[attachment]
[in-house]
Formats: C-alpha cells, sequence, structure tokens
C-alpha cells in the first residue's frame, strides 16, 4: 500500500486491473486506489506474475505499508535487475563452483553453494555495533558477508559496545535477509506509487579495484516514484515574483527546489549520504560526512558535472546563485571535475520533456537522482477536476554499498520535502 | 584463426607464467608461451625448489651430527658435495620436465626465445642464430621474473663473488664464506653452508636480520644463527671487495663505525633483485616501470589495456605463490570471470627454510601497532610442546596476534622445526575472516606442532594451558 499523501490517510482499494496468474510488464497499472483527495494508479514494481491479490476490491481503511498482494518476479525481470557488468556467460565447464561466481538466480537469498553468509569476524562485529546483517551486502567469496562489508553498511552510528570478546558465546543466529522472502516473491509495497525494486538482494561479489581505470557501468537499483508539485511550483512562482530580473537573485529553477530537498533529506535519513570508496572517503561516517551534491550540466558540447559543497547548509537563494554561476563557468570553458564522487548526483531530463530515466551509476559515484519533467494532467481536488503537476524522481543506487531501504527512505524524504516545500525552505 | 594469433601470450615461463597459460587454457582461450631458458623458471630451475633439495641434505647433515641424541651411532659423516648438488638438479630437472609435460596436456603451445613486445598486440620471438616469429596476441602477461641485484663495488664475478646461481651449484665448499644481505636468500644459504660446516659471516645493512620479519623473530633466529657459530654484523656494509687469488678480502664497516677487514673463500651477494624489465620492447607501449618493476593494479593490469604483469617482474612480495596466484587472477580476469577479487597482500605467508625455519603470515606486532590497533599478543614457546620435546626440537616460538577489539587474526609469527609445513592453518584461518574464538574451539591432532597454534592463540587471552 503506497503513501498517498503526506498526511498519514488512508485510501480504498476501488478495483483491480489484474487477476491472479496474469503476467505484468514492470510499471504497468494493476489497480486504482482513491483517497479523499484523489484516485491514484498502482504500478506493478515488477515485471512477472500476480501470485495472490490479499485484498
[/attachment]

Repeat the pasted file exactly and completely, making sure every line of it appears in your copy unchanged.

[in-house]
Formats: C-alpha cells, sequence, structure tokens
C-alpha cells in the first residue's frame, strides 16, 4: 500500500486491473486506489506474475505499508535487475563452483553453494555495533558477508559496545535477509506509487579495484516514484515574483527546489549520504560526512558535472546563485571535475520533456537522482477536476554499498520535502 | 584463426607464467608461451625448489651430527658435495620436465626465445642464430621474473663473488664464506653452508636480520644463527671487495663505525633483485616501470589495456605463490570471470627454510601497532610442546596476534622445526575472516606442532594451558 499523501490517510482499494496468474510488464497499472483527495494508479514494481491479490476490491481503511498482494518476479525481470557488468556467460565447464561466481538466480537469498553468509569476524562485529546483517551486502567469496562489508553498511552510528570478546558465546543466529522472502516473491509495497525494486538482494561479489581505470557501468537499483508539485511550483512562482530580473537573485529553477530537498533529506535519513570508496572517503561516517551534491550540466558540447559543497547548509537563494554561476563557468570553458564522487548526483531530463530515466551509476559515484519533467494532467481536488503537476524522481543506487531501504527512505524524504516545500525552505 | 594469433601470450615461463597459460587454457582461450631458458623458471630451475633439495641434505647433515641424541651411532659423516648438488638438479630437472609435460596436456603451445613486445598486440620471438616469429596476441602477461641485484663495488664475478646461481651449484665448499644481505636468500644459504660446516659471516645493512620479519623473530633466529657459530654484523656494509687469488678480502664497516677487514673463500651477494624489465620492447607501449618493476593494479593490469604483469617482474612480495596466484587472477580476469577479487597482500605467508625455519603470515606486532590497533599478543614457546620435546626440537616460538577489539587474526609469527609445513592453518584461518574464538574451539591432532597454534592463540587471552 503506497503513501498517498503526506498526511498519514488512508485510501480504498476501488478495483483491480489484474487477476491472479496474469503476467505484468514492470510499471504497468494493476489497480486504482482513491483517497479523499484523489484516485491514484498502482504500478506493478515488477515485471512477472500476480501470485495472490490479499485484498